Those who sold a home in 2016 need to take note of the changes to tax exemption

by Todd Lewys

It’s April, so that means it’s tax season.

These days, as April winds down, scores of people are busy piecing together the information required to file their yearly tax return.

And if you’re a homeowner who had sold your home in 2016, there’s one more tax-related detail that you have to deal with.

That detail is called the Principal Residence Exemption (PRE), which, starting with 2016 tax returns, will feature some changes in how homeowners qualify to use it.

Prior to 2016, the Principal Residence Exemption (PRE) was quite straightforward in its application. Under its umbrella, an increased value, or capital gains, in a home was not taxed.

The PRE was a welcome tax break to Canadian homeowners, who have accumulated approximately $3 trillion in home equity.

That said, that was then, and this is now.

With the 2016 tax season upon us, the federal government has made some alterations to the Principle Resident Exemption that change how homeowners qualify for it.

Up to now, the Canadian Revenue Agency (CRA) hasn’t required Canadians to report on home sales during the tax season.

If you have sold your home in 2016, you now have to provide the CRA with the full details of the home sale.

Those details include completing a Schedule 3, Capital Gains of the T1 Income Tax and Benefit Return to properly report your sale.

WinnipegREALTORS® president  Blair Sonnichsen said there’s a primary reason why the CRA is now requiring homeowners to report the sale of their home in their T1 Income Tax and Benefit Return.

“The CRA’s imposition of these new rules is due to the fact that some people (i.e., property investors) have taken advantage of the loopholes in the tax process to avoid paying taxes on the dollars they’ve earned as a property appreciated over the time they owned it,” he said.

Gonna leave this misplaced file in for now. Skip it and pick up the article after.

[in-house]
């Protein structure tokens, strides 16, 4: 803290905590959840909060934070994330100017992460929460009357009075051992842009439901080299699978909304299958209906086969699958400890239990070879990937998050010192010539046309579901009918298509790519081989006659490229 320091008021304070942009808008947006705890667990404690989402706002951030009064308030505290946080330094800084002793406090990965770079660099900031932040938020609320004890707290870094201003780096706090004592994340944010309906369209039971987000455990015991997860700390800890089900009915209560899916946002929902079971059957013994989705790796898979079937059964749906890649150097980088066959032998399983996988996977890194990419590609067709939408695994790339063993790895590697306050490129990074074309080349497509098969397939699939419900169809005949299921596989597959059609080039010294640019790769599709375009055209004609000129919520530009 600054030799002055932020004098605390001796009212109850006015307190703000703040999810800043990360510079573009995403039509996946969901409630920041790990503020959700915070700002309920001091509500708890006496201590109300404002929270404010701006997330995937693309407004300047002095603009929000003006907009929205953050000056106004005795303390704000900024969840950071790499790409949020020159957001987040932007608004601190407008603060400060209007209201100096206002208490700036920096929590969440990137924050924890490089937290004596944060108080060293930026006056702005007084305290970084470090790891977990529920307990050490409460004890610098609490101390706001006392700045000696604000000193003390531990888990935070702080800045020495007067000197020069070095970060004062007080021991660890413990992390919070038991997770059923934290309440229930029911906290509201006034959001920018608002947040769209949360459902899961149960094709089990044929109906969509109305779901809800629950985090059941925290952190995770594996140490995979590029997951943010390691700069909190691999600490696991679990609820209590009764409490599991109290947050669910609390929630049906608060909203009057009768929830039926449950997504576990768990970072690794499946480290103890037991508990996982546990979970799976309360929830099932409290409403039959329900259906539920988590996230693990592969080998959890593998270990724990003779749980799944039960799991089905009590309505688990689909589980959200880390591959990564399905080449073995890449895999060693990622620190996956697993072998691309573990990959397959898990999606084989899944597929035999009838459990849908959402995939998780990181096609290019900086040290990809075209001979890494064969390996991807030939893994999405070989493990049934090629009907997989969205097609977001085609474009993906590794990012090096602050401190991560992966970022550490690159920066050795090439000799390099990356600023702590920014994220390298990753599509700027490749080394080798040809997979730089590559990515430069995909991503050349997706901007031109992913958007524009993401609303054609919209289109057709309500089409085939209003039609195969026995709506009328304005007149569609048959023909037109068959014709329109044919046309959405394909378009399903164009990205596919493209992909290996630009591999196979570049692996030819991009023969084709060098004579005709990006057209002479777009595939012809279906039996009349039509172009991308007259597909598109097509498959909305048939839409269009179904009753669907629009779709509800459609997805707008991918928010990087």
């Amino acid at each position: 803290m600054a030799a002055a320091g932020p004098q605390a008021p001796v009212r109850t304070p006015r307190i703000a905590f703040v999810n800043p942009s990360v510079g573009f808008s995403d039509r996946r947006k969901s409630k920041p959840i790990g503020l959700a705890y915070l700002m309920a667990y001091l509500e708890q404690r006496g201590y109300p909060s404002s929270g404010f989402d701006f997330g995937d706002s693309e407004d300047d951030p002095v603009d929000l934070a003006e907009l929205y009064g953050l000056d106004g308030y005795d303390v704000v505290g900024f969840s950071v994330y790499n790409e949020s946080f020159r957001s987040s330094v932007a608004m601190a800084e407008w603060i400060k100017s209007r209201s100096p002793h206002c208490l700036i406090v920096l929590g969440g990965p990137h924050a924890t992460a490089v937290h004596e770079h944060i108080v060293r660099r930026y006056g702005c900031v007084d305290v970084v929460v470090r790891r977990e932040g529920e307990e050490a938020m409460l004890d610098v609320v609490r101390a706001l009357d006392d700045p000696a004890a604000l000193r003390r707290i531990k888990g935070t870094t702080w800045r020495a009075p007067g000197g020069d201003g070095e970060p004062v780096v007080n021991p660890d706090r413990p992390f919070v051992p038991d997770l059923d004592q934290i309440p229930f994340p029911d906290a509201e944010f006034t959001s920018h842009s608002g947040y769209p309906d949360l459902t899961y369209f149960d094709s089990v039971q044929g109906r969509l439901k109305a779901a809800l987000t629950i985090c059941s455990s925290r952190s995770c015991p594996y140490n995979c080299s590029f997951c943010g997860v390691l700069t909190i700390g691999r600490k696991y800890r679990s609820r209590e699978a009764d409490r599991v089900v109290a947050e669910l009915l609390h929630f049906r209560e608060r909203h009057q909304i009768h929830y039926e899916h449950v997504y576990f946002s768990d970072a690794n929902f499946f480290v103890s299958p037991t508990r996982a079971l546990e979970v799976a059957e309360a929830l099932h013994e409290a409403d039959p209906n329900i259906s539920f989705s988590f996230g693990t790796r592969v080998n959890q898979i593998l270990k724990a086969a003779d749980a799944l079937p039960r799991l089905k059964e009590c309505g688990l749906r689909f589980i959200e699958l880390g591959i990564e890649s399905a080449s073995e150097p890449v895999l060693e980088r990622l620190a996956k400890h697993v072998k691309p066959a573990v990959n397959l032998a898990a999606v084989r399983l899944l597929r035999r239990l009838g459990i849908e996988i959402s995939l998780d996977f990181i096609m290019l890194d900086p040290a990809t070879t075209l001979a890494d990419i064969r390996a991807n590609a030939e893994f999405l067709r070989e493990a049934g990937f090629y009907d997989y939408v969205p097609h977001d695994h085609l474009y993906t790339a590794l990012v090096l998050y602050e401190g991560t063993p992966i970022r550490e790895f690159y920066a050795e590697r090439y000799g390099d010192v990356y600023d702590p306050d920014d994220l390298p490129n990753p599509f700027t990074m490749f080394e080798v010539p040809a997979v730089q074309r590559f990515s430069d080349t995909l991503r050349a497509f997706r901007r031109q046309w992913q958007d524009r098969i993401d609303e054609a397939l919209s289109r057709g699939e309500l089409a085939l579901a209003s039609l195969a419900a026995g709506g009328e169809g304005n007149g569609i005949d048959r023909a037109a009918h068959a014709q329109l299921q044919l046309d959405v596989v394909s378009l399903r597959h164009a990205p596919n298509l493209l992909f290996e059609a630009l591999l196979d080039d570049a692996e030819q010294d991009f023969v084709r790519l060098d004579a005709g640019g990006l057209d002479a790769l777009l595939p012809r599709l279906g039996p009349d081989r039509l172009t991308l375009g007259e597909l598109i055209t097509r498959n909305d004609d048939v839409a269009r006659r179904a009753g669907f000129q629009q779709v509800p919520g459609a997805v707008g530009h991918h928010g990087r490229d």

“They don’t want that to happen anymore.”

Sonnichsen said that the new rules aren’t meant to be onerous.

“It’s actually a fairly simple process,” he explained. “First, you declare the year you bought your home, and the amount you paid for it.

“Second, you declare the year and month you sold the home in 2016.

“And third, you provide details on any improvements to the property. such as painting it, such as putting in a rec room, or putting up a new fence, to demonstrate the investments you’ve made in your home,” Sonnichsen added.

Those who are honest in providing the required information on their tax return will be fine.

However, those who are trying to hide something (i.e., unscrupulous investors trying to line their pockets) won’t.

“The purpose of the new requirements is simple,” said Sonnichsen. “First and foremost, they’ve been put in place to identify people who are flipping properties and not properly declaring them.

“Second, they will help identify those people who are re-assigning sales for profit, and not declaring them.”

In short, the hope is the new requirements will make it easier to uncover where non-taxed money is being invested back into other real estate deals.

“Basically, the CRA wants to be able to determine where a down payment came from,” he says. “In many cases, those down payments have come from non-taxed foreign monies.”

The penalty for not properly declaring the sale of your home?

“There’s a flat fine of $8,000, or you pay $100 a month back to the date of disposition to the satisfaction of the CRA, whichever is lesser,” said Sonnichsen.

“So it’s important that you be on the up-and-up with the CRA regarding the sale of your home,” Sonnichsen cautioned. “If you are, and follow the new guidelines, you’ll be fine.”

In terms of taxes, it’s true enough nothing has changed.

Provided the home was your principal residence for the entire time you owned it, even if you used part of it for business purposes, the only requirement is for you to report the sale details on your tax return.

There is no “new” tax. Yay!